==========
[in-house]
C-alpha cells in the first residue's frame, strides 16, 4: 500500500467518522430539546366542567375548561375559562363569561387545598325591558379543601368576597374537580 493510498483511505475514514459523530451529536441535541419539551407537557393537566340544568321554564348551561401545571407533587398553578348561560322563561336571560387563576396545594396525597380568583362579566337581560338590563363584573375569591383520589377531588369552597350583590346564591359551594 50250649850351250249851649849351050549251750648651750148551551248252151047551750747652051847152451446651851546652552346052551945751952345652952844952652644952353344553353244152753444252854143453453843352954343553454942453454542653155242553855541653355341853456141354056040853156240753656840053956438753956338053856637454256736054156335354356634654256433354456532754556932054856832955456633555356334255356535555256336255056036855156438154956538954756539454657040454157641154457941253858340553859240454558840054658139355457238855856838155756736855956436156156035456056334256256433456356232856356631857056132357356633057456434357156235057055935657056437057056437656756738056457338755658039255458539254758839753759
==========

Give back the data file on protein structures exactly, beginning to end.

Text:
[in-house]
C-alpha cells in the first residue's frame, strides 16, 4: 500500500467518522430539546366542567375548561375559562363569561387545598325591558379543601368576597374537580 493510498483511505475514514459523530451529536441535541419539551407537557393537566340544568321554564348551561401545571407533587398553578348561560322563561336571560387563576396545594396525597380568583362579566337581560338590563363584573375569591383520589377531588369552597350583590346564591359551594 50250649850351250249851649849351050549251750648651750148551551248252151047551750747652051847152451446651851546652552346052551945751952345652952844952652644952353344553353244152753444252854143453453843352954343553454942453454542653155242553855541653355341853456141354056040853156240753656840053956438753956338053856637454256736054156335354356634654256433354456532754556932054856832955456633555356334255356535555256336255056036855156438154956538954756539454657040454157641154457941253858340553859240454558840054658139355457238855856838155756736855956436156156035456056334256256433456356232856356631857056132357356633057456434357156235057055935657056437057056437656756738056457338755658039255458539254758839753759